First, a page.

A long long time ago my Grandmother heard a knock at the door ....

by gorgia 33 Replies latest jw friends

  • cedars

    I often think along similar lines to the OP, i.e. "what if my grandmother never heard the knock". The scary thing is, I would likely never have existed if she hadn't become a JW. The fact that I owe my existence to Jehovah's Witnesses doesn't make them right, in just the same way that a father who is abusive doesn't have his behavior excused simply because you are alive because of him.


  • Broken Promises
    Broken Promises

    Hi gorgia,

    My grandfather was the one who answered the door and bought the set of books for his wife who was grieving over the death of her mother. My grandmother converted and well, all her kids, grandkids and great-grandkids have had some connection with the JWs.

    Fortunately, most of us are out.

    I'm also from Australia - my family were from Sydney.

  • gorgia

    Rebel8, Cedars & Broken Promises, thank you.


  • Woody22

    Yes my grandparents joined pre world war 2 my mother joined circa 1942. I broke the cycle in 1980, unfortunately I have 3 daughters carrying on the dub tradition.

  • OnTheWayOut

    Welcome to the forum. My grandmother never became a JW. It was my aunt who answered, then brought my mother and later my uncle into the religion. For my aunt and my mother, it was the end of the world coming in 1975. My uncle held out quite a bit of the 1970's until after the end of the world came and went.

  • diana netherton
    diana netherton

    Hi Gorgia,

    my grandmother's story is very similiar. She said she was wondering how to interpret the Bible and

    the knock came. That was about 60 years ago. My grandfather divorced her because of it.

    She's now 88 and still going strong. My mother tried very hard to

    raised me as a JW, she still is, but luckily, I saw the folly of it very early on.

    I avoid the topic at all costs. When it does come up, I simply state that I am an

    atheist. That seems to put the brakes on.

  • Apognophos

    Interesting subject. And welcome, gorgia. Although I have to redact somewhat because this is not the private forum, my family came into the "truth" through similar post-WWII circumstances. As with cedars, I would not exist without that having happened, as my parents met at a convention. So it's hard for me to wish it to un-happen despite the difficulties it's caused my family!

  • finallysomepride

    Welcome gorgia glad that you found us.

    Where in oz are you, I'm in Brisbane

  • bigmac

    my late mother was door-stepped when i was about 9 years old----1957. she had recently lost a badly disabled 4 year old child. my dad followed her into the cult--hes still in--at 91--and now living with me--i'm all hes got: apart from his grandchildren--who havent contacted him in years--in spite of being members ( 2 of them )---& he wont talk to the 3rd--who is now d/f. happy families--not.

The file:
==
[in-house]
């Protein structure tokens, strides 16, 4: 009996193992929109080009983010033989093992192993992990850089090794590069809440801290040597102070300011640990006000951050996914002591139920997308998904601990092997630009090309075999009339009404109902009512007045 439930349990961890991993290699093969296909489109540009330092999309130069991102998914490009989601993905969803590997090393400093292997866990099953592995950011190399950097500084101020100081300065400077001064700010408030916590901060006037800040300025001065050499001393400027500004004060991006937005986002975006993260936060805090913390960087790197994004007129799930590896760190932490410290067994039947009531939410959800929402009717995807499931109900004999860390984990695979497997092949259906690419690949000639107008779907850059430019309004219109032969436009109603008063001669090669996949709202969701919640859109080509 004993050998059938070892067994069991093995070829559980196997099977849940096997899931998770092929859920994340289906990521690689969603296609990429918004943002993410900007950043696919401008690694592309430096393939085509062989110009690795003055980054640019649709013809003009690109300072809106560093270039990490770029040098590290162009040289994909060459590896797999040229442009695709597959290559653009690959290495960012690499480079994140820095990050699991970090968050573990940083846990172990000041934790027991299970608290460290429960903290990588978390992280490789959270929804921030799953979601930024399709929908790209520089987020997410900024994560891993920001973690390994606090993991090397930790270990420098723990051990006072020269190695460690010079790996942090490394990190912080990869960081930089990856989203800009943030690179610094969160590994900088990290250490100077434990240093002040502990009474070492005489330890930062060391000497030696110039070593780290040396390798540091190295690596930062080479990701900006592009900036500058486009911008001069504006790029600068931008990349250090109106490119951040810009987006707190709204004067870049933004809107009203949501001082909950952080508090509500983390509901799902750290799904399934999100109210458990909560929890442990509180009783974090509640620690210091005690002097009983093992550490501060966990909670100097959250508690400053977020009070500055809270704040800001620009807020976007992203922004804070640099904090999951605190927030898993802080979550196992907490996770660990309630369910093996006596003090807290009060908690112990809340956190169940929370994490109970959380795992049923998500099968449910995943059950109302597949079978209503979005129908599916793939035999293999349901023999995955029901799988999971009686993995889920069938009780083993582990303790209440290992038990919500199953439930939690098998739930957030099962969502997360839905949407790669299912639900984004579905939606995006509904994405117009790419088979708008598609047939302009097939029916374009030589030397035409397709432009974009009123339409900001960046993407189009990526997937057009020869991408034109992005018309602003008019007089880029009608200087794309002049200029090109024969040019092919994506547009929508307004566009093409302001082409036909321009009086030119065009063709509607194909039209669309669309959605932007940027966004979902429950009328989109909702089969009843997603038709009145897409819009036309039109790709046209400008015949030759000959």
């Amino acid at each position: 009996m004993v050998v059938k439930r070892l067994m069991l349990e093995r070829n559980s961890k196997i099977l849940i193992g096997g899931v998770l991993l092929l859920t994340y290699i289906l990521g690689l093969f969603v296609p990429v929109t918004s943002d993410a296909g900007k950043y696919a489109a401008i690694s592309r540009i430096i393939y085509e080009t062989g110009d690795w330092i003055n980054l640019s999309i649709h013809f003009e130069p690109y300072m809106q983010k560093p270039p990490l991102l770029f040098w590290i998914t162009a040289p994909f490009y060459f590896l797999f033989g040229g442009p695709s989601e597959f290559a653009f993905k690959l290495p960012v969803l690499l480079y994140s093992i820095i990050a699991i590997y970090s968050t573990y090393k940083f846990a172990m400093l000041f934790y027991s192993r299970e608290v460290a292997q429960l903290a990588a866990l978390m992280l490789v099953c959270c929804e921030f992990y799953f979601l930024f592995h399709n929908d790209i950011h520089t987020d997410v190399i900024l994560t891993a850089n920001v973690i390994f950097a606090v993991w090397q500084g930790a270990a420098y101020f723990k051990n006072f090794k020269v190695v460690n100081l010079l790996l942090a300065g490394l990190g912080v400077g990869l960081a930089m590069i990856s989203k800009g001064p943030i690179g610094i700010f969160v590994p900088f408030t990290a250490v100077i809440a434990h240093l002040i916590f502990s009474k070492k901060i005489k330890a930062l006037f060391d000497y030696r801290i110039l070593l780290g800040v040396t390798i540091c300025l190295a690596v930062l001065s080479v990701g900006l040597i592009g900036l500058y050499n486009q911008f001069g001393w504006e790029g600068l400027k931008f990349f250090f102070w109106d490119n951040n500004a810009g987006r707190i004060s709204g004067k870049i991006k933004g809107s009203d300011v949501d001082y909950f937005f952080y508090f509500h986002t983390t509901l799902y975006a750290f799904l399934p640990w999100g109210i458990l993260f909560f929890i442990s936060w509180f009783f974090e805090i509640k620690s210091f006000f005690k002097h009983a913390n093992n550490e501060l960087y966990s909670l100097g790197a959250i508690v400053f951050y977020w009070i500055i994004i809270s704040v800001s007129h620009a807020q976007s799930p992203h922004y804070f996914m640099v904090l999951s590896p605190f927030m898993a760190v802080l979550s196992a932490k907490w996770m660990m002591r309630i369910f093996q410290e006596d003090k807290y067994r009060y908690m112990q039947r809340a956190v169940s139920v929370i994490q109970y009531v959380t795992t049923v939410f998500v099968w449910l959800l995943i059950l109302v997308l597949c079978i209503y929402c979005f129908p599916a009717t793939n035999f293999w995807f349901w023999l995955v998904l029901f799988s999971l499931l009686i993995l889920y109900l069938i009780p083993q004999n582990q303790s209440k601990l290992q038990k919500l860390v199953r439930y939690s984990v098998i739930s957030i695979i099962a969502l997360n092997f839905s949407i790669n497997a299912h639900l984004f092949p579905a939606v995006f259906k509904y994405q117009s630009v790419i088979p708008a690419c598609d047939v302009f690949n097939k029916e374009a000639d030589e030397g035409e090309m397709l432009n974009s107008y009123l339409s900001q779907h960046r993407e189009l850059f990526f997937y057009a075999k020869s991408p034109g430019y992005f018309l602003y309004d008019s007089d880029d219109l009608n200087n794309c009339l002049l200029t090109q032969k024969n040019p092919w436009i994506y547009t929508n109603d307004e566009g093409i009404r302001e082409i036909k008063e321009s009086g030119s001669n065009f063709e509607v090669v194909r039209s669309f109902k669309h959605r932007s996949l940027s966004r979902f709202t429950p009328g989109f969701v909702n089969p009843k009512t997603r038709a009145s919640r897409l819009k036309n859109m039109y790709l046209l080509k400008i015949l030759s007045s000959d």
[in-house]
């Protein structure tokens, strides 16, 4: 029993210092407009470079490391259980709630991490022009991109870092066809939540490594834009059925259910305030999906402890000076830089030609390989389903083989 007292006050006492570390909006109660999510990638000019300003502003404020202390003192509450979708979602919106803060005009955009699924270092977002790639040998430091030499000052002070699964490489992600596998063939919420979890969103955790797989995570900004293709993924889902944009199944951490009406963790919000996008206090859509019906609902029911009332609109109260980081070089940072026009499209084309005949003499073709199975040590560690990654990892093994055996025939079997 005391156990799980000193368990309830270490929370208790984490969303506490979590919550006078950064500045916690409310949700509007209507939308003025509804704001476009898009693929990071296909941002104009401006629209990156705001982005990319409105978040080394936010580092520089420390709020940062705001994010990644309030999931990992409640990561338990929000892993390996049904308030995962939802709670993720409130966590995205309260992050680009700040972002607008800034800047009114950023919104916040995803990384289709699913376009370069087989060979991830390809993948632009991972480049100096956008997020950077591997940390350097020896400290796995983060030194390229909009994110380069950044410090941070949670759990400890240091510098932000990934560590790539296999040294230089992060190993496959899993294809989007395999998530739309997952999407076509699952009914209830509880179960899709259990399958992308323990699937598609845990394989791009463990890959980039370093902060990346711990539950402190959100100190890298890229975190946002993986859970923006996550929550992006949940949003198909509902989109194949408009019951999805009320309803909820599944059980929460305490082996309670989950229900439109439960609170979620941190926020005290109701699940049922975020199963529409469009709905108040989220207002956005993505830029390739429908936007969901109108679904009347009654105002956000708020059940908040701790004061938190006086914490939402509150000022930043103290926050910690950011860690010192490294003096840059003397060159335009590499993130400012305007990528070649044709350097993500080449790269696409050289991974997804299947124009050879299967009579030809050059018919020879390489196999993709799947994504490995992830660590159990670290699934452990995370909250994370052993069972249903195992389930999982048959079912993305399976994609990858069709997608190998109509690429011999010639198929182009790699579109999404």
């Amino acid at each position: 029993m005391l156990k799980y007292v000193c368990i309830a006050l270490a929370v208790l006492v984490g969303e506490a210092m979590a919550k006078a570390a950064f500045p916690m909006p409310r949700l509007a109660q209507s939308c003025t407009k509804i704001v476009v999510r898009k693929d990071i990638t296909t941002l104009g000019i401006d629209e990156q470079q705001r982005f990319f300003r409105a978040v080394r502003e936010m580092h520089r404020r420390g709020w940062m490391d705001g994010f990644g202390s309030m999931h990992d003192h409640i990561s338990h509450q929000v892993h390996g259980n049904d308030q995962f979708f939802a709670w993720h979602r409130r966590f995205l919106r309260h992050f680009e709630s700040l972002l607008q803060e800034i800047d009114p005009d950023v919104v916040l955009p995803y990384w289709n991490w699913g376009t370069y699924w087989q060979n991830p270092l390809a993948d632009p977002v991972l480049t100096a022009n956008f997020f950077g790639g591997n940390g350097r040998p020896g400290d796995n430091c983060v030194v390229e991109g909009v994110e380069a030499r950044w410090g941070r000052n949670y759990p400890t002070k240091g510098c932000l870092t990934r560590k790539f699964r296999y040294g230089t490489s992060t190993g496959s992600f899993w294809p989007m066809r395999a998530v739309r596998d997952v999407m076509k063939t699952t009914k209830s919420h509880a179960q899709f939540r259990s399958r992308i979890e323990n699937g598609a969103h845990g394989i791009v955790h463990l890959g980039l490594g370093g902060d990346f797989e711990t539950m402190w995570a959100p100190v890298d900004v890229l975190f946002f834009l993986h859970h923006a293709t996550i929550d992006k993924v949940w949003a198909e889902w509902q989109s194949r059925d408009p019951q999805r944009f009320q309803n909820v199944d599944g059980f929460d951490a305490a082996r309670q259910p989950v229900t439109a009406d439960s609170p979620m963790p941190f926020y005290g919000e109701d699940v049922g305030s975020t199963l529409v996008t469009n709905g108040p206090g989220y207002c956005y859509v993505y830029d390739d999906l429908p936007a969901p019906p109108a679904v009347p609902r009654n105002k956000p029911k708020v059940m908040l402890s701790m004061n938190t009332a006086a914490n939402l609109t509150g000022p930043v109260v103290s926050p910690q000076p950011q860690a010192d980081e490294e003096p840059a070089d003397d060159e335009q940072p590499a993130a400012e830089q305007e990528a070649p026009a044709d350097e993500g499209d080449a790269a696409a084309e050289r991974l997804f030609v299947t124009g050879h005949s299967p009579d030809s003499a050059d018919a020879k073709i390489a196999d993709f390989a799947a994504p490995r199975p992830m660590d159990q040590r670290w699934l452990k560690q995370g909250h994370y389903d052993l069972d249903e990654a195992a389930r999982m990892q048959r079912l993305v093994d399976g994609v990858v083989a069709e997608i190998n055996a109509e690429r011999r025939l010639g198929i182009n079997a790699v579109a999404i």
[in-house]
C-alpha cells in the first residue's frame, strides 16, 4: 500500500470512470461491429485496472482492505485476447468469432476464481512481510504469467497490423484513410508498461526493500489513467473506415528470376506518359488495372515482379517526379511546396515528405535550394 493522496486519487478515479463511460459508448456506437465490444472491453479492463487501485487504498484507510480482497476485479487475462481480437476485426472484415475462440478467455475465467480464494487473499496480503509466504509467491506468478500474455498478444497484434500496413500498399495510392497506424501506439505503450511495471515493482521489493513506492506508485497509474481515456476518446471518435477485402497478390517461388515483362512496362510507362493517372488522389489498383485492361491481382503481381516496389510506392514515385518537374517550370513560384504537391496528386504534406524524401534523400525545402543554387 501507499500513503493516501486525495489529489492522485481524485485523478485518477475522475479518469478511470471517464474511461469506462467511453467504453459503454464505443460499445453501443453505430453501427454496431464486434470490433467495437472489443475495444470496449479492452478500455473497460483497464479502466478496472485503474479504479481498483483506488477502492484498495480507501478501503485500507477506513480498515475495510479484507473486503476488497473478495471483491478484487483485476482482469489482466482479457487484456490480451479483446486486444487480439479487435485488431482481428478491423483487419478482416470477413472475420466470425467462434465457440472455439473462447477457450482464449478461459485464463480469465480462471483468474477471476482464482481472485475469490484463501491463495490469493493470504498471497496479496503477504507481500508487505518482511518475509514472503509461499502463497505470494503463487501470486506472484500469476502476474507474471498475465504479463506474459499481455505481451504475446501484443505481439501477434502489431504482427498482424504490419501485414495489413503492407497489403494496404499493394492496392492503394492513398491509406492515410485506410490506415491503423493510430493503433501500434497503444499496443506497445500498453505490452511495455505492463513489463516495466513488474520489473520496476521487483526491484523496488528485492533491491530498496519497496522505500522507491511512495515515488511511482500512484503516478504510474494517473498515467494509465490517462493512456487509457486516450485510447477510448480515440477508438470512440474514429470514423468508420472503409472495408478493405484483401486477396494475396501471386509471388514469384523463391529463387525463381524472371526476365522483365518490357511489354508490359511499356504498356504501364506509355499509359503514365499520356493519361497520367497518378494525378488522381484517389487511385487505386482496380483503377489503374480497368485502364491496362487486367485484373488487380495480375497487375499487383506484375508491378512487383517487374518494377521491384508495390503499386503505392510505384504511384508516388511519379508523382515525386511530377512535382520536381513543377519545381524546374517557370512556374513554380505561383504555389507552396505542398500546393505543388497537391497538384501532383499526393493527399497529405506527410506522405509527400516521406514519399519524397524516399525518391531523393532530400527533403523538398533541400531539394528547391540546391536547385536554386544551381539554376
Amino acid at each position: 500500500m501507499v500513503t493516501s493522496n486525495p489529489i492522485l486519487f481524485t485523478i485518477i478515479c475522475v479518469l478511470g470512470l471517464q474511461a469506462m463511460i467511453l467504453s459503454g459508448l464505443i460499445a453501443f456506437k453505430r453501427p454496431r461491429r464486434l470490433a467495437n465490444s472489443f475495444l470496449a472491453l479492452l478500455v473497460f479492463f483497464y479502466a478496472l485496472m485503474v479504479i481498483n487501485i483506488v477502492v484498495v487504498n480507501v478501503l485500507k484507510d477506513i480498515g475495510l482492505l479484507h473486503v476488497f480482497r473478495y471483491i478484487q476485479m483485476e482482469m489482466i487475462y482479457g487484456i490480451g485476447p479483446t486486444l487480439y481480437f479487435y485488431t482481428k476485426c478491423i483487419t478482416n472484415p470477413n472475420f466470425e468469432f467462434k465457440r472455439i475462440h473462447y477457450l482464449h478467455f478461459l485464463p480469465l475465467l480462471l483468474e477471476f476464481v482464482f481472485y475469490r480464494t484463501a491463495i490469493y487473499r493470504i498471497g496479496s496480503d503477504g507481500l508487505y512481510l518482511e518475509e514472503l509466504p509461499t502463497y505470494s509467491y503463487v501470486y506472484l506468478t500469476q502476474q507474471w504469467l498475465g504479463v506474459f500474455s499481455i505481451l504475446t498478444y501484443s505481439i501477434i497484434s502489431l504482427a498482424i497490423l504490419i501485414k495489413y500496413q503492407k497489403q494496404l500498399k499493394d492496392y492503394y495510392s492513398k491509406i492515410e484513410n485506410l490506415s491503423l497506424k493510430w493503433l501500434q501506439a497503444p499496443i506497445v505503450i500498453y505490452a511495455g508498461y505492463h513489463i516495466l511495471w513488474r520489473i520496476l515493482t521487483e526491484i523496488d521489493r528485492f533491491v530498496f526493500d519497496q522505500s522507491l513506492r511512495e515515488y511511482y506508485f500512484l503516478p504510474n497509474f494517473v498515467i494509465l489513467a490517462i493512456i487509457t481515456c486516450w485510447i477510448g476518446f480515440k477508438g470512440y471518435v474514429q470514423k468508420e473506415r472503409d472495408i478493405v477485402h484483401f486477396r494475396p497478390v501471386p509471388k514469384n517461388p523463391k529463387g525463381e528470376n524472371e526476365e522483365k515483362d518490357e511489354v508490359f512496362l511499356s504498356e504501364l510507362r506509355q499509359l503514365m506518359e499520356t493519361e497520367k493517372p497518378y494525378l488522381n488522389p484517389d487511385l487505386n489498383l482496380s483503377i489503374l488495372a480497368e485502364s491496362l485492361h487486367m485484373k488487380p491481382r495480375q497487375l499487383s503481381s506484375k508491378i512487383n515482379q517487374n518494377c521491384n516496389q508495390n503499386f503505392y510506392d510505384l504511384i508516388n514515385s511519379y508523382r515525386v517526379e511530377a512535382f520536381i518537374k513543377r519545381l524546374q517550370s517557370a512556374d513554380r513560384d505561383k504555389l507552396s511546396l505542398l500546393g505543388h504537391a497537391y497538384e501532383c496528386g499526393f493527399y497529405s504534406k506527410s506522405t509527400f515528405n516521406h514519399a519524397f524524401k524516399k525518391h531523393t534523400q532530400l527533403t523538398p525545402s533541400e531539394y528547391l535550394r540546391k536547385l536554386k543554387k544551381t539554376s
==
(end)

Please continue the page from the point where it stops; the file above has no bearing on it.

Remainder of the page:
my dads friend--an elder--called at my house to see him yesterday---just before he left--he asked me when i was coming back into "THE TRUTH ". i smiled--said i was happy to be an atheist--so his religion is meaningless to me.


    gorgia Welcome to the forum - yours is an interesting story. My parents were called on in 1959. They lived in post-war south London. Here is the account of what happened. To be honest I didn't write this just now, it is taken from an online book I have just released called 'There's something wrong with that boy.' By Trevor Willis.

    "One fateful day something happened that was to alter the lives of my parents forever and set my brother and me on a path that would shape ours. On this summer morning, two smartly dressed men carrying briefcases knocked on our door. They showed concern and seemed to care about mother and what the future held for her. They too felt the world was hostile and unkind. They explained that we were living in the last days of this dying wicked system. God planned to do away with all suffering and reward those that supported him. Mother listened with interest to the message of hope for the future that they bore.

    That evening s he told father that the men in suits had been able to answer any question she had asked and show her the answers in their Bible. They had left her with a Watchtower magazine and would be coming back to see what she thought of it and share further truths. Father was sceptical and told her that when they returned he would ask them some difficult questions himself. Always ready to fight his corner and see off impostors, father waited to trounce the two Bible bashers.

    The men in suits returned and took up the challenge. Locking horns the battle commenced and they proved to be worthy adversaries. Flicking between verses of scripture at astounding speed they were able to answer every question father hurled at them. Impressed by how well they knew the Bible father agreed to see them again. Soon the smart men in suits with briefcases and fast Bibles were calling every week to conduct an hour-long Bible study with my parents. They seemed to be a godsend. Indeed, they claimed they were."

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